PCUSA Tackling Low Bible Test Scores Among Seminary Students


(By Michael Gryboski, The Christian Post). The Presbyterian Church (USA) is looking into ways to handle an apparent drop in satisfactory rates in Bible test scores among people preparing for ministry within the Mainline denomination.

Earlier this month, a task force created by the executive committee of the Committee on Theological Education released a statement on the Bible Content Examinations and a trend of lower than average evaluation rates that began in the summer of 2015.

The task force recommended that candidates take the BCE after a they’ve had a full year of education in theology, that the COTE convene a group of scholars to create a study guide for the BCE and other resources for the BCE, and that the questions be released following their use in the exam.

The Rev. Timothy B. Cargal, assistant stated clerk for preparation for ministry in the PCUSA Office of the General Assembly, told The Christian Post that the issue was less about lower scores and more specifically about lower “satisfactory rates.”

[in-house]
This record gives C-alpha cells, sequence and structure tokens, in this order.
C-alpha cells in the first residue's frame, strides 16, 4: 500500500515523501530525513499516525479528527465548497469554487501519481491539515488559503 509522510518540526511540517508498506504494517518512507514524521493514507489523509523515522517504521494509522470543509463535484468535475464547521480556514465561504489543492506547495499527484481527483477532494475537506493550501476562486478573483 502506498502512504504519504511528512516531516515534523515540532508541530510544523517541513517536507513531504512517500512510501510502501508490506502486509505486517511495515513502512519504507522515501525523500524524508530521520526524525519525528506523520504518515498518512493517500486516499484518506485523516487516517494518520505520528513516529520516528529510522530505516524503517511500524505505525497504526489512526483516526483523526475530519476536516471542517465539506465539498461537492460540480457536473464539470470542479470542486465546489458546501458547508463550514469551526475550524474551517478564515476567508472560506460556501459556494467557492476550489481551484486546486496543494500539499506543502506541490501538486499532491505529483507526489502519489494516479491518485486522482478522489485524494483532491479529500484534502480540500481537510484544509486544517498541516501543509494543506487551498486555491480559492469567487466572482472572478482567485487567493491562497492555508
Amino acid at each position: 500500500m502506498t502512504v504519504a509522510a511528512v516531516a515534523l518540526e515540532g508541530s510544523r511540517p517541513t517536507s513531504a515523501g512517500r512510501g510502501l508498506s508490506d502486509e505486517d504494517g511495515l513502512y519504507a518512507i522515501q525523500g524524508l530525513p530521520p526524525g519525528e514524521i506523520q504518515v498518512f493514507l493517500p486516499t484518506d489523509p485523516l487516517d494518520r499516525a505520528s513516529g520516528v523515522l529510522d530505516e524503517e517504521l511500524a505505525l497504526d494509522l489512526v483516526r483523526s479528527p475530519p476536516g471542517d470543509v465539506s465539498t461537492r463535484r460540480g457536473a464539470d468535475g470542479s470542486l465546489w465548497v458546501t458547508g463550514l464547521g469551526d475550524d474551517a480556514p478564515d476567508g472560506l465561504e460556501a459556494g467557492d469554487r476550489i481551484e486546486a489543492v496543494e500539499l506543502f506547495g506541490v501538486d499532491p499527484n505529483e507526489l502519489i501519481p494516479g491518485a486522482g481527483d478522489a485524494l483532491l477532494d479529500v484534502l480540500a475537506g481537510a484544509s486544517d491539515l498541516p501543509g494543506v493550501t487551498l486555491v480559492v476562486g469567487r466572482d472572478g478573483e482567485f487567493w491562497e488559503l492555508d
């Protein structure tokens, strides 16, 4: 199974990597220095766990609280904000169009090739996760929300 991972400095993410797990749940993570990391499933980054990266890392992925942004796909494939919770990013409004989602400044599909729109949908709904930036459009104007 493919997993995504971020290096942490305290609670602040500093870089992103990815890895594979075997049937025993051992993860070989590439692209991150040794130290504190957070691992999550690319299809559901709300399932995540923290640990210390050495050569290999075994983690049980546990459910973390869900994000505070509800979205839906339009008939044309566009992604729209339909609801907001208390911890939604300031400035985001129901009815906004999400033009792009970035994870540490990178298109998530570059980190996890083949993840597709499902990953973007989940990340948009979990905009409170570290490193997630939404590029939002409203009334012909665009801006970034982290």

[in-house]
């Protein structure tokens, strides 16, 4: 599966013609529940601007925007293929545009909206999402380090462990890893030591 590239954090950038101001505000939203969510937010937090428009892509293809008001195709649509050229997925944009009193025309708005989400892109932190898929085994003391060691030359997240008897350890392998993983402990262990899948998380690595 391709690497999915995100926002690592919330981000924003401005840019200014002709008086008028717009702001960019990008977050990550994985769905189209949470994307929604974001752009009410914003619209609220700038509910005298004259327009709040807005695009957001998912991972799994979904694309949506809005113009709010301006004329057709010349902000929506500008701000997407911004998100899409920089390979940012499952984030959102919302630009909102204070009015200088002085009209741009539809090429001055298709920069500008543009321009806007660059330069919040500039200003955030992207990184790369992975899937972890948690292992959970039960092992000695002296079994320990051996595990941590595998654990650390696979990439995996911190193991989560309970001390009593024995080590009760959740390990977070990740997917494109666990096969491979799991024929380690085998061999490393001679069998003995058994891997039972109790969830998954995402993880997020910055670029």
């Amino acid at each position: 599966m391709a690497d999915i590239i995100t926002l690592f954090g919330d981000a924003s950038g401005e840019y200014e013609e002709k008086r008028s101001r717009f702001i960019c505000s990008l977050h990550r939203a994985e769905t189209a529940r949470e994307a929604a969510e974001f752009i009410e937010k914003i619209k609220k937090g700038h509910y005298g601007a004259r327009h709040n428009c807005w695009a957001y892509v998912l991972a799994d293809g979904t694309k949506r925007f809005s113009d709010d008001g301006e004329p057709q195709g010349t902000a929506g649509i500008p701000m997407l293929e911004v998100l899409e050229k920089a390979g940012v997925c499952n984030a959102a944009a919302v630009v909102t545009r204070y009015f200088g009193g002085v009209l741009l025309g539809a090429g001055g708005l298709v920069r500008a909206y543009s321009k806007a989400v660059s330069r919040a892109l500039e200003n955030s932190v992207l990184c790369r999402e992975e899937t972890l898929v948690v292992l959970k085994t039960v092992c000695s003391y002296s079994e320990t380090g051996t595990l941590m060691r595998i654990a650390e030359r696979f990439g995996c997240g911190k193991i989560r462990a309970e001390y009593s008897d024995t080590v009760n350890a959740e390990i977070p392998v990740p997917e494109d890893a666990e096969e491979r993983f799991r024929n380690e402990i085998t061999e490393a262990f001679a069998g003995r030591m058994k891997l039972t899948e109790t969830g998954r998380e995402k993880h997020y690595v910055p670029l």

“Because a satisfactory evaluation requires a score of 70 percent or higher and the median scores fell below that level in summer 2015 and winter 2016, majorities of those who took the BCE during those administrations did not receive satisfactory evaluations,” explained Cargal.

“For the summer 2016 and winter 2017 BCE administrations, the median scores were within satisfactory range, and so majorities of those taking those administrations did satisfy the requirement, though the majorities remained below levels typically seen in the recent past.”

Cargal also told CP that he believed the “precipitating factor” for the lower satisfactory rates was the Presbyteries’ Cooperative Committee on Examinations for Candidates’ decision to quit using questions from past exams that were publicly released before 2009.

“The BCE has always and continues to use some questions from previous exams as a means for working toward a similar overall difficulty of the test from one administration to the next,” continued Cargal.


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